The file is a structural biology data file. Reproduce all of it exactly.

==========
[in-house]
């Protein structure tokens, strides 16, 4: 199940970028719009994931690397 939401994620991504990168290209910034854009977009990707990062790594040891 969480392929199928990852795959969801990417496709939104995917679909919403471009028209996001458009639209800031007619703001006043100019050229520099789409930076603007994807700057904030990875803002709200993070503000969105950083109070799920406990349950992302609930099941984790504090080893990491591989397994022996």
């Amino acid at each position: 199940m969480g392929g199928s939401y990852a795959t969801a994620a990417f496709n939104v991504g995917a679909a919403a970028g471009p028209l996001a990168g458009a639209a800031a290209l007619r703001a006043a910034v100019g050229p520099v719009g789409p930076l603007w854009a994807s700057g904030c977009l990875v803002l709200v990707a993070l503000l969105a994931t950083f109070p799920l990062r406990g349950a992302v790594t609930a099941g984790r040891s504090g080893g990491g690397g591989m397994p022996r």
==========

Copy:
[in-house]
């Protein structure tokens, strides 16, 4: 199940970028719009994931690397 939401994620991504990168290209910034854009977009990707990062790594040891 969480392929199928990852795959969801990417496709939104995917679909919403471009028209996001458009639209800031007619703001006043100019050229520099789409930076603007994807700057904030990875803002709200993070503000969105950083109070799920406990349950992302609930099941984790504090080893990491591989397994022996």
């Amino acid at each position: 199940m969480g392929g199928s939401y990852a795959t969801a994620a990417f496709n939104v991504g995917a679909a919403a970028g471009p028209l996001a990168g458009a639209a800031a290209l007619r703001a006043a910034v100019g050229p520099v719009g789409p930076l603007w854009a994807s700057g904030c977009l990875v803002l709200v990707a993070l503000l969105a994931t950083f109070p799920l990062r406990g349950a992302v790594t609930a099941g984790r040891s504090g080893g990491g690397g591989m397994p022996r």